On the second day, the fourth panel was an exciting one, about International Tax Competition. One of the speakers, Daniel Mitchell of Cato, USA, fluently emphasized the importance of tax competition among countries. Economies that impose the least tax burden, both in low tax rate and simple procedures to comply, all other things being equal, are attracting more investments, that create more jobs, that promote more economic development among its people. Two other speakers, Sinclair Davidson from Australia, and Peter Wong of the Lion Rock Institute in Hong Kong, equally lauded the importance of tax competition, the “tax havens” and the economic growth that they encourage.

Panel number five was on Removing Barriers to Trade, and 3 good friends were the speakers. Chris Derry of Waycross Partners, USA, Wan Saiful Wan Jan of Malaysia Think Tank, and Alec van Gelder of the IPN, UK. Chris showed examples how they pressure the state government of Kentucky towards more transparency, the fantastic growth in traffic volume of their website. Wan discussed the dilemma of an independent, non-partisan think tank that promotes free trade and free market or liberal economic policies, in dealing with a government that is generally liberal in economic outlook but has unpopular political practices like crackdown on opposition. Alec discussed the development in the Freedom to Trade (F2T) global campaign, how many countries turn protectionist as they grapple with the global economic crisis, though there are some good news like countries proceeding with trade liberalization via bilateral arrangements.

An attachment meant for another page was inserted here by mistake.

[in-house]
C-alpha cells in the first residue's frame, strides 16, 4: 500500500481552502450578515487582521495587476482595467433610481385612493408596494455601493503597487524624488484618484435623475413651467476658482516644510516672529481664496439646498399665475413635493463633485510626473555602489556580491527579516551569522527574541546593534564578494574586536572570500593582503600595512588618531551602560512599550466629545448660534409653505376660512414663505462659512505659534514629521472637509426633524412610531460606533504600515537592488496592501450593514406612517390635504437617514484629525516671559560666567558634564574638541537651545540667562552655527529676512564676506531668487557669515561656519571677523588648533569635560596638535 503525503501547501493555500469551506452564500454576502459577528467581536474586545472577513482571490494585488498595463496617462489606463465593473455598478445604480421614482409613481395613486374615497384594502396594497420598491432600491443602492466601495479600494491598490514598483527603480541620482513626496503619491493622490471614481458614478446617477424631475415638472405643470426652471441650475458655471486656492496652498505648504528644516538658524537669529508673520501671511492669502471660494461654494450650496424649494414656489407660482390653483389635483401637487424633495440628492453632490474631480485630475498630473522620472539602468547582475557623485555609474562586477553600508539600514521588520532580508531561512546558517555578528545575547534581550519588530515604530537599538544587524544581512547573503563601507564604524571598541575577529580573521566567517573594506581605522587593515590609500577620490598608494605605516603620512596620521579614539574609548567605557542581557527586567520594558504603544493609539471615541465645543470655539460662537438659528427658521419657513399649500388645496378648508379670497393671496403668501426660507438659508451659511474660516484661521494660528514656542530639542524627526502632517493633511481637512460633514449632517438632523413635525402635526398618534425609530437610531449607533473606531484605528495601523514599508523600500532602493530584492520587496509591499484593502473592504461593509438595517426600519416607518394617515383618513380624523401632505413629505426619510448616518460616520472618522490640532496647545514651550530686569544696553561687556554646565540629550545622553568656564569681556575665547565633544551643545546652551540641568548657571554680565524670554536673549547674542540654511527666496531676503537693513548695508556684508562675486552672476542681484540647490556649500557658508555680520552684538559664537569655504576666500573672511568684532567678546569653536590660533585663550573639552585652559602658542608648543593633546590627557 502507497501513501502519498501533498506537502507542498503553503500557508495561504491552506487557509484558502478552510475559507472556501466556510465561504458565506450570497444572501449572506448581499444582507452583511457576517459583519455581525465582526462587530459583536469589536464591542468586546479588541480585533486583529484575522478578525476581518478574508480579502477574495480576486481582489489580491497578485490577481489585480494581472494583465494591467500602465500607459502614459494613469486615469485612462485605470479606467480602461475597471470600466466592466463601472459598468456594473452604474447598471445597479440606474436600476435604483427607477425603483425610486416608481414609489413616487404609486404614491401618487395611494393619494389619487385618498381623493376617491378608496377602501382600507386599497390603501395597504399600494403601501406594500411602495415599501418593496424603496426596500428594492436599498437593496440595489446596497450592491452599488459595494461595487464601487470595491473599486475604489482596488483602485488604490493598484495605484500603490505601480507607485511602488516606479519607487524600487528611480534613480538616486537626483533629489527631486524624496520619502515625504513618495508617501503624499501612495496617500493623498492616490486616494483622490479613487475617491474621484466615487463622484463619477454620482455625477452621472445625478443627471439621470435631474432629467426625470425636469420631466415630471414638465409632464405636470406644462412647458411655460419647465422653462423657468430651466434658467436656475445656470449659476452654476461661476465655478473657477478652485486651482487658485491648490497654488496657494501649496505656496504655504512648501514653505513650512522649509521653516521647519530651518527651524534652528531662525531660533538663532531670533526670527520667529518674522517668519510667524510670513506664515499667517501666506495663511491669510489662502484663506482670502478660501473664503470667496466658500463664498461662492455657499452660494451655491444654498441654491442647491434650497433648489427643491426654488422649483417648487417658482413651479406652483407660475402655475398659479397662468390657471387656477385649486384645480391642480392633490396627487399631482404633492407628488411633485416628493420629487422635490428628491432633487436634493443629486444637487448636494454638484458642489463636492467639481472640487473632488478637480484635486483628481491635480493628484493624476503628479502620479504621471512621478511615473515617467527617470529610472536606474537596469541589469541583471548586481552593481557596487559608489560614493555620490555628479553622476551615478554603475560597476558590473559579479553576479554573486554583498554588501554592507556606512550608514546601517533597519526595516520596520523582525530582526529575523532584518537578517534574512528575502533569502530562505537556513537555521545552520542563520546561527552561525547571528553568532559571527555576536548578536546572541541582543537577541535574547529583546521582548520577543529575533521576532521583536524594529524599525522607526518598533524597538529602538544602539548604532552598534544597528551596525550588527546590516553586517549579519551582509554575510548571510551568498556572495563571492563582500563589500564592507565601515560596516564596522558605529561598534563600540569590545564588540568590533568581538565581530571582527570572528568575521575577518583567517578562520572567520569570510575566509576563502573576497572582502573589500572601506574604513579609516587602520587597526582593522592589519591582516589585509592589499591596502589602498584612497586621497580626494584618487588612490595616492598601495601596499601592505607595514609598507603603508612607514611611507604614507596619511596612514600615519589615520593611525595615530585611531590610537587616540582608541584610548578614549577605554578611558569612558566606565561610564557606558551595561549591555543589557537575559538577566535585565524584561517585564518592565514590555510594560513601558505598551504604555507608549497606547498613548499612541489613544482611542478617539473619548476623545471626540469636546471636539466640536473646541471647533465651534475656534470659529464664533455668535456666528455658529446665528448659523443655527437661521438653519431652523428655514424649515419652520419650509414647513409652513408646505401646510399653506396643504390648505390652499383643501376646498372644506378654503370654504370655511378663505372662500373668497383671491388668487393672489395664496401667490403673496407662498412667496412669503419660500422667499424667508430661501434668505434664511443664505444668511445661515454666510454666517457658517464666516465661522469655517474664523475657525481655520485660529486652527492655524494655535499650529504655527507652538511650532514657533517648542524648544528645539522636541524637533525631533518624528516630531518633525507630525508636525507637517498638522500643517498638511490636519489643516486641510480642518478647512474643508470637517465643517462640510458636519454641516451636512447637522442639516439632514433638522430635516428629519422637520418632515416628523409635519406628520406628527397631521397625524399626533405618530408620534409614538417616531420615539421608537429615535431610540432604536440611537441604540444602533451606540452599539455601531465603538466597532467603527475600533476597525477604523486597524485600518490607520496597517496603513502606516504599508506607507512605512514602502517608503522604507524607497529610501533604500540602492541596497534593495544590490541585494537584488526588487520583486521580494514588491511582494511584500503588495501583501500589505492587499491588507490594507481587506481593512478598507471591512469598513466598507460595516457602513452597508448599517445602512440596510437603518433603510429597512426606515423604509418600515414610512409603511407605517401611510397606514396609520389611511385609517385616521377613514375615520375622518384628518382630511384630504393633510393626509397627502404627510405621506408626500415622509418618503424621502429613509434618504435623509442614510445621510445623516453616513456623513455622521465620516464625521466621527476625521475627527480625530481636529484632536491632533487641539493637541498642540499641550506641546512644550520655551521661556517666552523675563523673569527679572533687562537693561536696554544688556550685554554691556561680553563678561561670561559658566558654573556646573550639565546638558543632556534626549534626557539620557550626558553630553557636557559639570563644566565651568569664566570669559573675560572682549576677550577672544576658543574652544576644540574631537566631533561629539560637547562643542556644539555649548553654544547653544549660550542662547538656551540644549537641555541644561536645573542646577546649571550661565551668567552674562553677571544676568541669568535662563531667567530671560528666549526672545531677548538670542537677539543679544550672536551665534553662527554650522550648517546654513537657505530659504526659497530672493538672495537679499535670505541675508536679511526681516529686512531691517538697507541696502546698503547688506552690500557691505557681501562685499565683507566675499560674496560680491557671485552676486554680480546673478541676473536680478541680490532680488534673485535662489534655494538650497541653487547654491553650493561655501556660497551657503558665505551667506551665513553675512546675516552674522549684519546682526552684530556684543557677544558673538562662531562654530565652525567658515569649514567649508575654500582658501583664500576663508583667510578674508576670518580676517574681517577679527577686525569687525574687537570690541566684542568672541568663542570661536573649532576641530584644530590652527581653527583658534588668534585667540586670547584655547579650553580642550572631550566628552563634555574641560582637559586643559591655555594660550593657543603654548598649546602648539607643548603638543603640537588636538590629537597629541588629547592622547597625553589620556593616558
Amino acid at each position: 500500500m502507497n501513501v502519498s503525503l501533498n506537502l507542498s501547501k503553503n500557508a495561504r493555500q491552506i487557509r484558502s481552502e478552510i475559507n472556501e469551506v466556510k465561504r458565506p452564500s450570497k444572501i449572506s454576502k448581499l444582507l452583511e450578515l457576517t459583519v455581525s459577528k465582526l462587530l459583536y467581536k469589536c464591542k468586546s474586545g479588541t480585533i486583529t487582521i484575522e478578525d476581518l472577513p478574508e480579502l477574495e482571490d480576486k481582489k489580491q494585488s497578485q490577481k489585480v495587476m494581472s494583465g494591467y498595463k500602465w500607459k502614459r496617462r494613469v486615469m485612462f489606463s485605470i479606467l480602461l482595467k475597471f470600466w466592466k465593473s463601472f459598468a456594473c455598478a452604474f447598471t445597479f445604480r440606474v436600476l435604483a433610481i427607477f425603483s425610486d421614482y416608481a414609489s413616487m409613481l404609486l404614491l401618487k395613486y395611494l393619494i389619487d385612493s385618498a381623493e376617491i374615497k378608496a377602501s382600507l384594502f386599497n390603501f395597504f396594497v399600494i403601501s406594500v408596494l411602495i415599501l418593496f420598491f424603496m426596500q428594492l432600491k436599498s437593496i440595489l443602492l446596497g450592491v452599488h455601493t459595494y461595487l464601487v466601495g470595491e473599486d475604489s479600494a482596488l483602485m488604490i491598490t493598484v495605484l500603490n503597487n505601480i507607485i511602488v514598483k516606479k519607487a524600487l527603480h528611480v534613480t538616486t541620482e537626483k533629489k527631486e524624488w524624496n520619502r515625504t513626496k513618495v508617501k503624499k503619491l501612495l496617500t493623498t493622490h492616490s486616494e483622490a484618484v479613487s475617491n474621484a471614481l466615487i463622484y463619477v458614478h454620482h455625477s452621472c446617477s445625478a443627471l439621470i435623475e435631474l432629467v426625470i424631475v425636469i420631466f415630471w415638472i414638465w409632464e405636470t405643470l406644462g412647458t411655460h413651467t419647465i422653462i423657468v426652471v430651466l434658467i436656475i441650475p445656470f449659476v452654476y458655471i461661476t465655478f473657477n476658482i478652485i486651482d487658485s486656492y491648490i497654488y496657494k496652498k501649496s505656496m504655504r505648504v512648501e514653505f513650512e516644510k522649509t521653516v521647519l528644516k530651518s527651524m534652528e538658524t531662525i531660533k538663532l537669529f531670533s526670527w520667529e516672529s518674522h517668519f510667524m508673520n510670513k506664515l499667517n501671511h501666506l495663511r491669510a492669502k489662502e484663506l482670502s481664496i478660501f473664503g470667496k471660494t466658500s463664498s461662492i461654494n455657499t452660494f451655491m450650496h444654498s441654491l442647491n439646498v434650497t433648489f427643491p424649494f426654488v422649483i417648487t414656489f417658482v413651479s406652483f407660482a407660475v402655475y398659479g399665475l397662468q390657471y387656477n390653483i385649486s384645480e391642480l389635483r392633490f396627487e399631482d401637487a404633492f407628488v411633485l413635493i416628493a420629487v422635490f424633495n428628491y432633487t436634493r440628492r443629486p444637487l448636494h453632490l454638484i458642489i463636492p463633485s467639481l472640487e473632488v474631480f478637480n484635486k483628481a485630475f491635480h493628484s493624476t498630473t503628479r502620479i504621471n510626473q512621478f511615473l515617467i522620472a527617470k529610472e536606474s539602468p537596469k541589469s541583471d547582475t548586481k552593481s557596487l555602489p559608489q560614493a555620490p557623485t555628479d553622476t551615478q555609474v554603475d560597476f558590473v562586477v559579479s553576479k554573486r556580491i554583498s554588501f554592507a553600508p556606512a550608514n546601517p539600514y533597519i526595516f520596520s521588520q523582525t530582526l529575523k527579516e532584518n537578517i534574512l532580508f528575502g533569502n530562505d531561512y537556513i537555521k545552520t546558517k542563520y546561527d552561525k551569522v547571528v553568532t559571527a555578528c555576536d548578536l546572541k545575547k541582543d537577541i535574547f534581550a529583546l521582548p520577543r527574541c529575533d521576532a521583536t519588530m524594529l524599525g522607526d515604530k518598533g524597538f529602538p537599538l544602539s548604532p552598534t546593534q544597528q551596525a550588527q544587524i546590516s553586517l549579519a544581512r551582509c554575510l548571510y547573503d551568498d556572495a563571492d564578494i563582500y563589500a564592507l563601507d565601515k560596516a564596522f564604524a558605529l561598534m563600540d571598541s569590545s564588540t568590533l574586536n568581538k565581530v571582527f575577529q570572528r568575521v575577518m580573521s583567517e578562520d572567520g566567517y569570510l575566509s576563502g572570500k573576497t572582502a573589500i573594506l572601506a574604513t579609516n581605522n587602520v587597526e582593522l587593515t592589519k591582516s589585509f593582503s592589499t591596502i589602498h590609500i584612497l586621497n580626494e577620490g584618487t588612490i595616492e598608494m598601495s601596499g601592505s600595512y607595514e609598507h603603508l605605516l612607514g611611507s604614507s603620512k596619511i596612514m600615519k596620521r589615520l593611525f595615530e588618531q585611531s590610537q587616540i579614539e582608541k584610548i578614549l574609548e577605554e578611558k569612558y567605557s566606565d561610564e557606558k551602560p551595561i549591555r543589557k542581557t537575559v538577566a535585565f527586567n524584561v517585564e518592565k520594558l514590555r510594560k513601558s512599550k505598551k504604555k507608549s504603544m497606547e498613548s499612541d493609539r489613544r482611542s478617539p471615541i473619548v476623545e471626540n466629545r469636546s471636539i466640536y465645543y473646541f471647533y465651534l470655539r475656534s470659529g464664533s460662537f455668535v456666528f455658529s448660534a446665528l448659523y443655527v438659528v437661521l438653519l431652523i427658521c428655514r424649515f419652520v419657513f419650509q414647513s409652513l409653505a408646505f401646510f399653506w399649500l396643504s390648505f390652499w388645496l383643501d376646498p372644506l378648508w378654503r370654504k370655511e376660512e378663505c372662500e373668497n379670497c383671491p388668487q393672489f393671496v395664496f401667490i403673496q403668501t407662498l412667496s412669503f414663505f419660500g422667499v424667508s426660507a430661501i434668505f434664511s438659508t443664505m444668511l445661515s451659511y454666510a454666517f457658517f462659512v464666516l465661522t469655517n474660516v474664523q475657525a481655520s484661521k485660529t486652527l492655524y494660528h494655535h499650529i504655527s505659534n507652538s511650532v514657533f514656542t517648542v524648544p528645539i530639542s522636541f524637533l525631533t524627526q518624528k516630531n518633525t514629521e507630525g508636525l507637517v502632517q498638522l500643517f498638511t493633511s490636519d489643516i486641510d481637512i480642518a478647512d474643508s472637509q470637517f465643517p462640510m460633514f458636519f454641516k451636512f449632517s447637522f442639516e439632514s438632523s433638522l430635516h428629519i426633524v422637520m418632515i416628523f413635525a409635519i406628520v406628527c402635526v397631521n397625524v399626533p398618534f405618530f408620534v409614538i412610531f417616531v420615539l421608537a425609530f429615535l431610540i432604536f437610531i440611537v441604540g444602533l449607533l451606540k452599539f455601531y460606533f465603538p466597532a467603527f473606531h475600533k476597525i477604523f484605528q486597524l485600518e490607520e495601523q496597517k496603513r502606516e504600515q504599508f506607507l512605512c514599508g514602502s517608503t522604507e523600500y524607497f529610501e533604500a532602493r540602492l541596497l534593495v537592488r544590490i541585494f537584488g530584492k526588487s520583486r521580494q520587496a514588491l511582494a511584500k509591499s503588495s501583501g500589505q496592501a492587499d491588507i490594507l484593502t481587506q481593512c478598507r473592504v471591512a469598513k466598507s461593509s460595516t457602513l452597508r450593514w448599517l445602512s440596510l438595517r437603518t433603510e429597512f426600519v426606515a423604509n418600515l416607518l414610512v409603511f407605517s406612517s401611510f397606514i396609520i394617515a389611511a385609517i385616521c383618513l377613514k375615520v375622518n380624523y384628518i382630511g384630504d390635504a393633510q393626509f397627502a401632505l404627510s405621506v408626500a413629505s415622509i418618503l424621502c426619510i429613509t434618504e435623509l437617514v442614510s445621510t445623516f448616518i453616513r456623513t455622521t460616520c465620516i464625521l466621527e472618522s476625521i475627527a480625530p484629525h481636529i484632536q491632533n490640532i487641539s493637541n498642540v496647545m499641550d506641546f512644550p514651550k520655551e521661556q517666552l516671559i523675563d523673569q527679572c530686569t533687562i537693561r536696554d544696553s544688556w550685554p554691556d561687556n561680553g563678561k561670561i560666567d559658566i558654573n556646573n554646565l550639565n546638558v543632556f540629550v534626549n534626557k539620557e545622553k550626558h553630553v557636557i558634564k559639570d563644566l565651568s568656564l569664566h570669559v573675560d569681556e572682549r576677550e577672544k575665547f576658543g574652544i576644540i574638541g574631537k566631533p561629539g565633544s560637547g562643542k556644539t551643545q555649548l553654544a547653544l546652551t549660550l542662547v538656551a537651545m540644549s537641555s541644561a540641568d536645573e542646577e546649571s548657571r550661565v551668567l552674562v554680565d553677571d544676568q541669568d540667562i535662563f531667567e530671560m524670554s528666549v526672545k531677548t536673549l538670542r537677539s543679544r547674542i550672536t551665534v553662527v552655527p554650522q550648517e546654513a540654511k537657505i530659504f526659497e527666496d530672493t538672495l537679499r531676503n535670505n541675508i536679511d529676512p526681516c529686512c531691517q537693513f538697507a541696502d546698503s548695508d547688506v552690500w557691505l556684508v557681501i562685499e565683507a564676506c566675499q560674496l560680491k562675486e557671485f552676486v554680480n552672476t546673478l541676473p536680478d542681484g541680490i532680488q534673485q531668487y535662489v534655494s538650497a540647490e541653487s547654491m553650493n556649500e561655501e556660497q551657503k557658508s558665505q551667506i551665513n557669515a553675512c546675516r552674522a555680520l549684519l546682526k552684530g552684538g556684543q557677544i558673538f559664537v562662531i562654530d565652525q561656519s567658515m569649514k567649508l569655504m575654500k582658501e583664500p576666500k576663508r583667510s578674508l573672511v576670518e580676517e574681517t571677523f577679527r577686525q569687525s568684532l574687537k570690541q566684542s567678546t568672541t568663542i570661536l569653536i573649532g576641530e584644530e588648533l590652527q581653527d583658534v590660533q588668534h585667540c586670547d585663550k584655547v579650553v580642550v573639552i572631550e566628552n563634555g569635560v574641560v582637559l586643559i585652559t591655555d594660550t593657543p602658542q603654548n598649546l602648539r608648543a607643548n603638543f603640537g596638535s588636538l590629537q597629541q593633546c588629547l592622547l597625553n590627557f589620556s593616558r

The last panel was a discussion on efforts to Replace Income Taxes by Consumption Taxes. All the 3 panel speakers and moderator were again, my friends from recent years. The moderator was the Sec. Gen. of the WTA, Bjorn Tarras-Wahlberg. The 3 panel speakers were the heads of 3 of the biggest taxpayers’ associations in Asia: Japanese for Tax Reforms (JTR), Korea Taxpayers Association (KTA) and Momentum 107 of Hong Kong. Mr. You of JTR said that at current 5 percent VAT, it is possible for the Japanese government to abolish personal income tax and get the same overall tax revenues by raising VAT to 12.5 percent. Mr. Kim of KTA discussed the philosophical and practical possibility of moving away from income taxation to VAT or consumption taxation. Raymond Ho of Momentum 107 showed pictures of the dozens of events they conducted to pressure the Hong Kong government to stick to its Resolution 107, which states that expenditures cannot increase if they are not covered by sufficient revenues, a move for persistent balanced budget.

The conference also featured two dinner speakers, William McGurn of News Corporation on day one, and Dr. Iftekhar Chowdhury, head of the Institute for South Asian Studies, Singapore on the last day. ATR President, Grover Norquist, was the lunch speaker on day 1 while a new documentary on climate alarmism, “Not Evil, Just Wrong”, was shown on the lunch of the second day.

In addition to the various panel discussions and dinner or lunch talks, the networking and small group discussions among participants proved to be very effective in clarifying certain things and issues, and in forging some organizational alliances and partnerships.

As more governments become bigger and more statist, resulting in the usurpation of more individual rights to collective and government rights, the fight to assert individual liberty, personal responsibility, the rule of law and limited government becomes even more pressing.

The Pacific Rim Policy Exchange is now on its 3rd annual event. It is becoming a consistent big forum for independent think tanks and institutes from countries across the four continents around the Pacific Ocean. Lessons from the economic might of North American countries, from the roaring dragon economies of East Asia, among others, are subjects that continue to be probed by this important international event, the annual Pacific Rim Policy Exchange. I am very thankful to the main sponsors of this event, for the opportunity to attend the past 3 conferences, and even to present a paper and discuss one aspect of big government folly like price control in the Philippines.